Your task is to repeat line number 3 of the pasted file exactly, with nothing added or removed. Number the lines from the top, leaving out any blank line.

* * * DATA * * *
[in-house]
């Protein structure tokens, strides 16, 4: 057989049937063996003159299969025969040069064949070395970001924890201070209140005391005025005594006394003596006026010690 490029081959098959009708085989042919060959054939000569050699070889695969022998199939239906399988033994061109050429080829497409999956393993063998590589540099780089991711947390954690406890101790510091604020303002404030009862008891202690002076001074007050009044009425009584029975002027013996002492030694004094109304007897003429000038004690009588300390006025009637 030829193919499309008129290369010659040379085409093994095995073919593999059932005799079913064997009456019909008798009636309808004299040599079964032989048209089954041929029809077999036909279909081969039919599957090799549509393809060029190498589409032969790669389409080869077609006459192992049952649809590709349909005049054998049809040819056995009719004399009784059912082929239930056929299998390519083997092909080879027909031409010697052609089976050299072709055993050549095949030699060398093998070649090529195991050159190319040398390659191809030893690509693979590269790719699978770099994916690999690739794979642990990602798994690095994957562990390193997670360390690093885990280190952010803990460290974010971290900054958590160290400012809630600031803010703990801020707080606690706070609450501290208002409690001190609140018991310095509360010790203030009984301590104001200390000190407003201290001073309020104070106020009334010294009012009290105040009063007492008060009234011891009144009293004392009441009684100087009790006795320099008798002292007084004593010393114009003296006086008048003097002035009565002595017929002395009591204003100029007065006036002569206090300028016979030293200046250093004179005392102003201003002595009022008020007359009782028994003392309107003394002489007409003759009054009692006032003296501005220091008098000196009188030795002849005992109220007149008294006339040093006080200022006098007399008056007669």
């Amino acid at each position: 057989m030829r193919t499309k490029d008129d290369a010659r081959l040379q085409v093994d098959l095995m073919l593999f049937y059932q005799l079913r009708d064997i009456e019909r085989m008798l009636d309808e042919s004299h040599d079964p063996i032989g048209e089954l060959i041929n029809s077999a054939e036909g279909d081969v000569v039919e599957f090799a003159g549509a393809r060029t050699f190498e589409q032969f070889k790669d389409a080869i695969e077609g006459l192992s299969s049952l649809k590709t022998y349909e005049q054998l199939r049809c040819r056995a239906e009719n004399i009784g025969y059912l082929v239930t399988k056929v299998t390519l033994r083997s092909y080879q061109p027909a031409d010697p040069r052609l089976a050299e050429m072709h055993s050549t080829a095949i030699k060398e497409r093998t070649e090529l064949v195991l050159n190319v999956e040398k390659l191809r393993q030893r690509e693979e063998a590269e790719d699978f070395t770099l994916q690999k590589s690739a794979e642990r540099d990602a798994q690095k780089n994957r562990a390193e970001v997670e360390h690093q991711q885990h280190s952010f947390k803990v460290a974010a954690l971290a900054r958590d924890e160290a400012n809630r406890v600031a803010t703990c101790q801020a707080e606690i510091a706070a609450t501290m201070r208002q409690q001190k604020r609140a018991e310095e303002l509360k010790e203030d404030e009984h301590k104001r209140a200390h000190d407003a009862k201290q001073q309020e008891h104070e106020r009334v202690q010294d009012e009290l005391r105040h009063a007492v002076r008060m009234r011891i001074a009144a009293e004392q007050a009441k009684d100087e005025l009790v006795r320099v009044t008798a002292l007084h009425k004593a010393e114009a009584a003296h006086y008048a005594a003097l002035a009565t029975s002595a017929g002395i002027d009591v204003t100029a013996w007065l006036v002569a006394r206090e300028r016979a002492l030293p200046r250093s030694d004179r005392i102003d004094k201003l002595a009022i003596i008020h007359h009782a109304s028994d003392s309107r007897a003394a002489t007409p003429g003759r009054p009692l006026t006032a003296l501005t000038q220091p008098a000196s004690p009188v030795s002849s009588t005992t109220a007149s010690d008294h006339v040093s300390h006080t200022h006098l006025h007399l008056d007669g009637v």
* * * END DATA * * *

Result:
């Amino acid at each position: 057989m030829r193919t499309k490029d008129d290369a010659r081959l040379q085409v093994d098959l095995m073919l593999f049937y059932q005799l079913r009708d064997i009456e019909r085989m008798l009636d309808e042919s004299h040599d079964p063996i032989g048209e089954l060959i041929n029809s077999a054939e036909g279909d081969v000569v039919e599957f090799a003159g549509a393809r060029t050699f190498e589409q032969f070889k790669d389409a080869i695969e077609g006459l192992s299969s049952l649809k590709t022998y349909e005049q054998l199939r049809c040819r056995a239906e009719n004399i009784g025969y059912l082929v239930t399988k056929v299998t390519l033994r083997s092909y080879q061109p027909a031409d010697p040069r052609l089976a050299e050429m072709h055993s050549t080829a095949i030699k060398e497409r093998t070649e090529l064949v195991l050159n190319v999956e040398k390659l191809r393993q030893r690509e693979e063998a590269e790719d699978f070395t770099l994916q690999k590589s690739a794979e642990r540099d990602a798994q690095k780089n994957r562990a390193e970001v997670e360390h690093q991711q885990h280190s952010f947390k803990v460290a974010a954690l971290a900054r958590d924890e160290a400012n809630r406890v600031a803010t703990c101790q801020a707080e606690i510091a706070a609450t501290m201070r208002q409690q001190k604020r609140a018991e310095e303002l509360k010790e203030d404030e009984h301590k104001r209140a200390h000190d407003a009862k201290q001073q309020e008891h104070e106020r009334v202690q010294d009012e009290l005391r105040h009063a007492v002076r008060m009234r011891i001074a009144a009293e004392q007050a009441k009684d100087e005025l009790v006795r320099v009044t008798a002292l007084h009425k004593a010393e114009a009584a003296h006086y008048a005594a003097l002035a009565t029975s002595a017929g002395i002027d009591v204003t100029a013996w007065l006036v002569a006394r206090e300028r016979a002492l030293p200046r250093s030694d004179r005392i102003d004094k201003l002595a009022i003596i008020h007359h009782a109304s028994d003392s309107r007897a003394a002489t007409p003429g003759r009054p009692l006026t006032a003296l501005t000038q220091p008098a000196s004690p009188v030795s002849s009588t005992t109220a007149s010690d008294h006339v040093s300390h006080t200022h006098l006025h007399l008056d007669g009637v």